• Player props: Growing in popularity with the rise of legalized sports betting, player props are offered both as futures for yards among skill categories and also on a game-by-game basis for over/unders. There is also significant crossover appeal because the research that goes into making these picks can also be used to build player lineups for Daily Fantasy Sports in which bettors vie with each other for fixed amounts of prize money at various levels of buy-in.
  • Total (Over/Under): Another popular bet for NFL games, betting the total is picking whether the total combined points scored in a game will be above (over) or below (under) a number established by the sportsbook. This play can also be made for individual team totals or for fixed amounts of time, including individual quarters or halves.
  • Parlays: One of the more challenging forms of betting on NFL games, a parlay is when you make multiple picks, sometimes multiple picks from the same game, to try and win a larger payout. The challenge is that all of the picks, called “legs,” have to be winning ones in order to pay out.
  • Teasers: In some ways similar to a parlay in which bettors can adjust lines with points to make what they feel are more favorable plays to winning bets. The most common teasers include adjusting lines by 6, 6.5, and 7 points. The more games involved, the higher the payout, with a minimum of two games bet, and like a parlay, both “legs” must win.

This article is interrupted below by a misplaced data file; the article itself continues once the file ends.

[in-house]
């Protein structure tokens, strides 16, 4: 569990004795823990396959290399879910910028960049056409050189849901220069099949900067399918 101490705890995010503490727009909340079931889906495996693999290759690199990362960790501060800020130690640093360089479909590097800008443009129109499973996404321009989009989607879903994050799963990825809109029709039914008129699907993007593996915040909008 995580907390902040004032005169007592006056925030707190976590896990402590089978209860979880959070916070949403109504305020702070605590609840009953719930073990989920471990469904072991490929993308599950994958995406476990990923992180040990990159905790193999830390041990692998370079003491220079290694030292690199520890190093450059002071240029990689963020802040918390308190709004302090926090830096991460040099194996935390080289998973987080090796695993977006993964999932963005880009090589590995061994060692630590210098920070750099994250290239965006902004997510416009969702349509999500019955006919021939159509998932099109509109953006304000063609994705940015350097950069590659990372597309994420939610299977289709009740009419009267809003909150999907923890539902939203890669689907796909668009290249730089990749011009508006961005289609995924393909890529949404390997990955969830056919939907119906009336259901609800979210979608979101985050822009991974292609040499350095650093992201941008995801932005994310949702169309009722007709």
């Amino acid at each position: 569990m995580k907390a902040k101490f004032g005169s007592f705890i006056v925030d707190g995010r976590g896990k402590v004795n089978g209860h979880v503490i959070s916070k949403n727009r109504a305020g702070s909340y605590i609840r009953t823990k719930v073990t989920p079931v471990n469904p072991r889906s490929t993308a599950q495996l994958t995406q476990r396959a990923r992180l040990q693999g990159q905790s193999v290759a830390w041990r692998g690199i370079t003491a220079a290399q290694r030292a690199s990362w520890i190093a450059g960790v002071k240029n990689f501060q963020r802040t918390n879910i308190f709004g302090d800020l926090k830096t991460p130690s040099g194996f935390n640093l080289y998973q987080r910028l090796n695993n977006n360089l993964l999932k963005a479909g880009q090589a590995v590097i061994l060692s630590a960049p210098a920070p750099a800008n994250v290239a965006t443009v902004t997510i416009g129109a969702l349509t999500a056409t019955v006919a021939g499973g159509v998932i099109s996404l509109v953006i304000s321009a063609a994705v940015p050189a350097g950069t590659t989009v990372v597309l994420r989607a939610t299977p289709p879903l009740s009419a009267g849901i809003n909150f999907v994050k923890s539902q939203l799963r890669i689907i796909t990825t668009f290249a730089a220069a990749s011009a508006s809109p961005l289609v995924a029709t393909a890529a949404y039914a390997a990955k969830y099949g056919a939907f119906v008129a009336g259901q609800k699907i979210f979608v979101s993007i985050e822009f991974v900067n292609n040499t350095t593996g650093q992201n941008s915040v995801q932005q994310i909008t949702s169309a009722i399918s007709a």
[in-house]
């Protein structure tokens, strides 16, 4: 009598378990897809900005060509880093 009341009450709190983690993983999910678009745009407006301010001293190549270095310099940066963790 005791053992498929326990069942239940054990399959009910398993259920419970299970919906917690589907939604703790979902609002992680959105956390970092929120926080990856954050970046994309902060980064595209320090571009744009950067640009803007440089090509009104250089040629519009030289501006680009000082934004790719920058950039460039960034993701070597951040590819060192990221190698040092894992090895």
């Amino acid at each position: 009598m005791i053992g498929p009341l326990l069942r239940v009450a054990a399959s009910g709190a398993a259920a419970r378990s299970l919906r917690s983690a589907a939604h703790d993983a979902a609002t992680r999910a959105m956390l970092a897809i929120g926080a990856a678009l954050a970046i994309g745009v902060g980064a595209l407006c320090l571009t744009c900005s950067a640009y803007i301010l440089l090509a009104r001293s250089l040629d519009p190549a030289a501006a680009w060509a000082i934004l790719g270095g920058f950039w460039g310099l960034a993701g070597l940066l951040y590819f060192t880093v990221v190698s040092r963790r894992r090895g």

• Live betting: Live betting for NFL sports is still a newer market as sportsbooks in states mature. Bettors are placing wagers on outcomes after a game has started, which means betting lines have shifted in direction based on potential outcomes of events that have already taken place in a game. Live betting has the potential to offer bettors an improved chance of winning because betting lines are prone to fluctuations in value because they are often set via algorithm and sometimes do not account for intangibles.

What’s the “vig” or “juice” in betting?

The “vig” in sports betting is a shortened form of vigorish, which is what the bookmaker charges for accepting a wager. The standard pricing is -110 on both sides, which accounts to “20 cents” based on the fact $110 is being bet to win $100. That extra $10 is not part of the bet, which is why a winning bet on such a line collects $210 (the $110 bet plus $100 in winnings), and not $220.